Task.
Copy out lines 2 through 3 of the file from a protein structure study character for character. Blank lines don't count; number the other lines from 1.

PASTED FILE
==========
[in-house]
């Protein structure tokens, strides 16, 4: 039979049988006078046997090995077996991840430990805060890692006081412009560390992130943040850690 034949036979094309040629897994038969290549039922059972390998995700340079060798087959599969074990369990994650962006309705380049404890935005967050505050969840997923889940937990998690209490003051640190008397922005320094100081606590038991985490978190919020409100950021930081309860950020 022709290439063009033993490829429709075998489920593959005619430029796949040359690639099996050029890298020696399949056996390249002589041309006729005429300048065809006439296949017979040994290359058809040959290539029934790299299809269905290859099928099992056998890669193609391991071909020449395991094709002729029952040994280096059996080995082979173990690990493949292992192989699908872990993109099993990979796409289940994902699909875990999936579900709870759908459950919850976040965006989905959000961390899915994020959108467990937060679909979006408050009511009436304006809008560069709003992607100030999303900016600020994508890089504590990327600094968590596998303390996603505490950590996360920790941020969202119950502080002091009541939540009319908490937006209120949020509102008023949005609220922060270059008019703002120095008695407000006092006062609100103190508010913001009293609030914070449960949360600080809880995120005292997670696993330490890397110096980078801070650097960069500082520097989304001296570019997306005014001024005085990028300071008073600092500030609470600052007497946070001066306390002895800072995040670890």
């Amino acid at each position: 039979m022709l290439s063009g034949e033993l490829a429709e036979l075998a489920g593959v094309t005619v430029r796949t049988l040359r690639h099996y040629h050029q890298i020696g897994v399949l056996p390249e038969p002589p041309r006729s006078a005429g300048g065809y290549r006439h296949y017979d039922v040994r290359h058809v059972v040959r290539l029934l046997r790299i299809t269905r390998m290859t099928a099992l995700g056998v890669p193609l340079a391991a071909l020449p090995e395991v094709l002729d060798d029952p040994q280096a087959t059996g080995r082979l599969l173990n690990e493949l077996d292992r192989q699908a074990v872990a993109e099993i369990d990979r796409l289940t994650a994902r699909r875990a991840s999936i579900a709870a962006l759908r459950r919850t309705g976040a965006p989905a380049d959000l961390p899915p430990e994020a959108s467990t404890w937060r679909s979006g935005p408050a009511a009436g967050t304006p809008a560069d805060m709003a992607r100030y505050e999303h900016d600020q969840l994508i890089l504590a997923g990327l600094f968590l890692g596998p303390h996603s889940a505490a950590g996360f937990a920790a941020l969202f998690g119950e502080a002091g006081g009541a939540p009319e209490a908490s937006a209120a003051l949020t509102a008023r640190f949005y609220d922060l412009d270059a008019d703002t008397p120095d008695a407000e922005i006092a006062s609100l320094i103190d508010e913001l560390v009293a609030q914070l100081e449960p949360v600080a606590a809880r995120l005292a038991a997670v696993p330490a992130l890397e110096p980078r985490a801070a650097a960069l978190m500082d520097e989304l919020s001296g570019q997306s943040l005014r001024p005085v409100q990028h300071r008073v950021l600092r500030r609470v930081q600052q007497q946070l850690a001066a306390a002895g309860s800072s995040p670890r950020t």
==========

């Protein structure tokens, strides 16, 4: 039979049988006078046997090995077996991840430990805060890692006081412009560390992130943040850690 034949036979094309040629897994038969290549039922059972390998995700340079060798087959599969074990369990994650962006309705380049404890935005967050505050969840997923889940937990998690209490003051640190008397922005320094100081606590038991985490978190919020409100950021930081309860950020 022709290439063009033993490829429709075998489920593959005619430029796949040359690639099996050029890298020696399949056996390249002589041309006729005429300048065809006439296949017979040994290359058809040959290539029934790299299809269905290859099928099992056998890669193609391991071909020449395991094709002729029952040994280096059996080995082979173990690990493949292992192989699908872990993109099993990979796409289940994902699909875990999936579900709870759908459950919850976040965006989905959000961390899915994020959108467990937060679909979006408050009511009436304006809008560069709003992607100030999303900016600020994508890089504590990327600094968590596998303390996603505490950590996360920790941020969202119950502080002091009541939540009319908490937006209120949020509102008023949005609220922060270059008019703002120095008695407000006092006062609100103190508010913001009293609030914070449960949360600080809880995120005292997670696993330490890397110096980078801070650097960069500082520097989304001296570019997306005014001024005085990028300071008073600092500030609470600052007497946070001066306390002895800072995040670890």
């Amino acid at each position: 039979m022709l290439s063009g034949e033993l490829a429709e036979l075998a489920g593959v094309t005619v430029r796949t049988l040359r690639h099996y040629h050029q890298i020696g897994v399949l056996p390249e038969p002589p041309r006729s006078a005429g300048g065809y290549r006439h296949y017979d039922v040994r290359h058809v059972v040959r290539l029934l046997r790299i299809t269905r390998m290859t099928a099992l995700g056998v890669p193609l340079a391991a071909l020449p090995e395991v094709l002729d060798d029952p040994q280096a087959t059996g080995r082979l599969l173990n690990e493949l077996d292992r192989q699908a074990v872990a993109e099993i369990d990979r796409l289940t994650a994902r699909r875990a991840s999936i579900a709870a962006l759908r459950r919850t309705g976040a965006p989905a380049d959000l961390p899915p430990e994020a959108s467990t404890w937060r679909s979006g935005p408050a009511a009436g967050t304006p809008a560069d805060m709003a992607r100030y505050e999303h900016d600020q969840l994508i890089l504590a997923g990327l600094f968590l890692g596998p303390h996603s889940a505490a950590g996360f937990a920790a941020l969202f998690g119950e502080a002091g006081g009541a939540p009319e209490a908490s937006a209120a003051l949020t509102a008023r640190f949005y609220d922060l412009d270059a008019d703002t008397p120095d008695a407000e922005i006092a006062s609100l320094i103190d508010e913001l560390v009293a609030q914070l100081e449960p949360v600080a606590a809880r995120l005292a038991a997670v696993p330490a992130l890397e110096p980078r985490a801070a650097a960069l978190m500082d520097e989304l919020s001296g570019q997306s943040l005014r001024p005085v409100q990028h300071r008073v950021l600092r500030r609470v930081q600052q007497q946070l850690a001066a306390a002895g309860s800072s995040p670890r950020t």